ECA: Event-Condition-Action, is a short-cut for referring to the ECA: Event-Condition-Action, is a short-cut for referring to the
structure of active rules in event driven architecture and active structure of active rules in event driven architecture and active
database systems. database systems.
EMS:Element Management System, software to monitor and control EMS: Element Management System, software to monitor and control
network elements (devices) in telecommunications. network elements (devices) in telecommunications.
NMS:Network Management System, a set of hardware and/or software NMS: Network Management System, a set of hardware and/or software
tools that allow an IT professional to supervise the individual tools that allow an IT professional to supervise the individual
components of a network within a larger network management framework. components of a network within a larger network management framework.
OSS:Operations/Operational Support System, are computer systems used OSS: Operations/Operational Support System, are computer systems used
by telecommunications service providers to manage their networks by telecommunications service providers to manage their networks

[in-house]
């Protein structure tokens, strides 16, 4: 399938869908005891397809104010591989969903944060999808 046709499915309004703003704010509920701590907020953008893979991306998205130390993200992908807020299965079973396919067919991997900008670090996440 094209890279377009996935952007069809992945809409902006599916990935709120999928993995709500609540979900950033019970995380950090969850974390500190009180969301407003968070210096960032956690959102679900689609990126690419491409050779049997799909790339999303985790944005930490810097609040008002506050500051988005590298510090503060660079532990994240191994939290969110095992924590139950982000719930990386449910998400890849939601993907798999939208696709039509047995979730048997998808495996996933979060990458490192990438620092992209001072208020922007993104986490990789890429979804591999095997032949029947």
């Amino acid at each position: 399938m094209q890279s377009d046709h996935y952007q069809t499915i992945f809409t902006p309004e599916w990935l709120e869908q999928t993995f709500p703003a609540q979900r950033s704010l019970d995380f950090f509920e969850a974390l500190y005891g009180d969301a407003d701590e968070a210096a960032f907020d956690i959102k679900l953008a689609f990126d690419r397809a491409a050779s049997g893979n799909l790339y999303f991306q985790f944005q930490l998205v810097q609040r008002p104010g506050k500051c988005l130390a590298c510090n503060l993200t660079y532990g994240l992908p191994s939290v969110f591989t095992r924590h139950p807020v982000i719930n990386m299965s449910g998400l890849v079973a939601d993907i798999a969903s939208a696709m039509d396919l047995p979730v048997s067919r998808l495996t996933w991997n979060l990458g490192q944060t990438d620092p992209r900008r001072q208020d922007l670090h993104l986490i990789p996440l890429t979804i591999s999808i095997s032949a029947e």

(e.g., telephone networks). (e.g., telephone networks).
BSS:Business Support Systems, are used to support various end-to-end BSS: Business Support Systems, are used to support various end-to-end
telecommunication services. telecommunication services.
GPIM: Generic Policy Information Model, which defines concepts and GPIM: Generic Policy Information Model, which defines concepts and
terminology needed by policy management independent of the form and terminology needed by policy management independent of the form and
content of the policy rule. content of the policy rule.
EPRIM: ECA Policy Rule Information Model, which extends the GPIM by EPRIM: ECA Policy Rule Information Model, which extends the GPIM by
defining how to build policy rules according to the event-condition- defining how to build policy rules according to the event-condition-
action paradigm. action paradigm.